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Chaim Bloom got a taste of success, and the team culture is set. But where do the Red Sox go from here?

The work of chief baseball officer Chaim Bloom (left), manager Alex Cora (right), and the Red Sox players put plenty of smiles on plenty of faces again after a disastrous 2020 season.Jim Davis/Globe Staff

The Red Sox exceeded expectations during the 2021 season. With Alex Cora back at the helm in the dugout and chief baseball officer Chaim Bloom navigating his way through his first 162-game season with the Sox, the team fell two wins short of the World Series.

Their 4-2 series loss to the Astros in the American League Championship Series ended a roller-coaster season that ultimately featured more highs than lows. It gave a rabid fan base some optimism moving forward, after Bloom’s motto of long-term sustainability didn’t quite sit well initially.

What did that actually mean? Did it mean become a championship team, a necessity in a city that only cares about being the last team standing? Or was it about just competing every year?


The Red Sox answered the bell, at least for 2021. Bloom silenced some of his critics. The team culture is set.

“We have young players who have never tasted this before,” Bloom said at Monday’s end-of-the-year news conference at Fenway. “For the [young players] to go through this, whether it was as a critical participant or even being an off-roster guy that was here on the taxi squad, once you experienced this, it will never seem like a real complete season ever again unless you’re back on the stage. I think that’s really important for these guys going forward.”

Bloom was seated alongside team president Sam Kennedy, Cora, and general manager Brian O’Halloran. The group still has some unanswered questions to address.

Bloom hasn’t delivered yet because the Sox’ vision — the city’s vision — isn’t built on participation trophies. On the field there are some questions, too. First and foremost, with the rotation. Will Chris Sale return to his old form with more time removed from Tommy John surgery? Will the Red Sox extend Eduardo Rodriguez a qualifying offer?


Time will tell, but the Red Sox like the position they are in heading into 2022.

“I think obviously with Chris being healthy, that’s a plus,” Cora said. “I think everybody here in this organization feels very positive about his offseason program, what’s going to happen next year.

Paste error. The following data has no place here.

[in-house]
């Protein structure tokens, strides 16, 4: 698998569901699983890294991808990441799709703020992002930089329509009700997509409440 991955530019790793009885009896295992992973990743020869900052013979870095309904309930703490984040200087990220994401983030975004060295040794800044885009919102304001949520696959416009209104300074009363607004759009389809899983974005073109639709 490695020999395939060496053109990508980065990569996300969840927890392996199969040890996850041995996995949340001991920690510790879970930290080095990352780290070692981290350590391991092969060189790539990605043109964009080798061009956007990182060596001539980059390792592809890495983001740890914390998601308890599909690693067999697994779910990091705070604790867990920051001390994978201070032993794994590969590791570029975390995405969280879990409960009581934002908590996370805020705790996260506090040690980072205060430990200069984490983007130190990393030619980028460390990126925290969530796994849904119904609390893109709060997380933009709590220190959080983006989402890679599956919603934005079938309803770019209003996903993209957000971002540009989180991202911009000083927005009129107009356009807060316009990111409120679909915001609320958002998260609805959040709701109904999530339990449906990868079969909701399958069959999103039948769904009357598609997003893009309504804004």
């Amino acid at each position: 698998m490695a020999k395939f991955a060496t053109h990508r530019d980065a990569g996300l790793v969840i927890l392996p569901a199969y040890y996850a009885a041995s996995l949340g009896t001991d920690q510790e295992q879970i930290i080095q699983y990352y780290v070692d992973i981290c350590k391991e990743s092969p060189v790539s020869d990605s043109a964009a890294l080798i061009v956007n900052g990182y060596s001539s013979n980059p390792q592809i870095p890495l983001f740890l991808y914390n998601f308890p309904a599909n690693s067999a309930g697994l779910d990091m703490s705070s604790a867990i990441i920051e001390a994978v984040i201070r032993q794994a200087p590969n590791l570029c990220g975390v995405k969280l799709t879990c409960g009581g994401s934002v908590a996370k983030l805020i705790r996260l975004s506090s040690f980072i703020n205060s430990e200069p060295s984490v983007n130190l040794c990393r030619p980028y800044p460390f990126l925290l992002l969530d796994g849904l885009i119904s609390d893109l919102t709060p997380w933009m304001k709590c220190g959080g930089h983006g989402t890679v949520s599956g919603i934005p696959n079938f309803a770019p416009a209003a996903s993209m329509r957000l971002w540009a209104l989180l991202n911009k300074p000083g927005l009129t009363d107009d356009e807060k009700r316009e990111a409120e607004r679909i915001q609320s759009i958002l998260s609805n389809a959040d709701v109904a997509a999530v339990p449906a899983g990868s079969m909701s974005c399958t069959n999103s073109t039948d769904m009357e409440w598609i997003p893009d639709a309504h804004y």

“There are some young guys that we liked. And we’ll make decisions over the course of the offseason on how we’re going to use them next year. But we feel very comfortable where we are pitching-wise.

“I think we made some huge strides over the course of 162 and the playoffs. Going into the offseason, we’re pleased.”

Garrett Whitlock and Tanner Houck are candidates to join the rotation. Houck was a part of it early on, but was moved to the bullpen as a long reliever out of necessity. Whitlock was the Sox’ best reliever, capable of filling any role. There were times when he was the closer, the setup man, or the reliever required to go multiple innings.

“Those are both guys that have very high ceilings,” Bloom said. “They both have the capability to be really good major league starting pitchers. Now, what that means for next year, in terms of what they did this year, I think that’s something we have to talk about.

“Obviously, we want to have as much depth as we possibly can. We shouldn’t sit here and stop at five or six or seven [starters]. We should have as many options as you possibly can.”


The 2022 season still has little definition. The Red Sox got a huge boost from José Iglesias at second base down the stretch. The veteran infielder hit .356/.406/.508 with a homer in 64 plate appearances, but he was ineligible for the postseason because he wasn’t on the roster prior to Sept. 1. The Red Sox could likely sign him to a cheap deal; Iglesias voiced on a number of occasions that he would like to be back. with the Sox if the two sides can come to some sort of agreement.

Christian Arroyo is a plus defender at second base and hit a respectable .262, but he also played in just 57 regular-season games because of a plethora of injuries and COVID-19. Health remains a question, yet from an ability perspective, the Sox think Arroyo can be an everyday second baseman.

Kiké Hernández was the team’s best option in center field, but came to the Red Sox with the hope that he could play second every day. He’s valuable at both positions, but even more valuable for the Sox in the outfield, helping to stabilize an otherwise shaky defense.

The Sox have a team option on Christian Vázquez for next season that draws a $7 million tab. Vázquez has been in the organization since 2008, when the Sox selected him in the ninth round. He had an inconsistent year, hitting .258 with a .659 OPS in 498 plate appearances. Behind the dish, Vázquez is inconsistent, too, with his game-calling. Starter Nate Eovaldi, for example, preferred working with Kevin Plawecki.


Yet the Sox know the catching spot is a hard position to find a solid starter. Vázquez, at the very least, is that.

“He is a really important guy to us,” Bloom said. “We know how much the organization means to him and it’s a hard position to check all the boxes.”

The Red Sox have something to build upon. Their vision toward long-term sustainability, however, must coincide with winning now. For Sox fans, this year can’t just be a tease, but a clear path toward winning another World Series in the near future.

“I have never seen anything like what we witnessed at Fenway Park toward the end of the season and into October,” Kennedy said. “It was an electric, amazing, amazing atmosphere. That’s obviously a credit to play on the field. But the fans brought something special. And we’re really excited to build on that as we go into 2022.”

Julian McWilliams can be reached at julian.mcwilliams@globe.com. Follow him on Twitter @byJulianMack.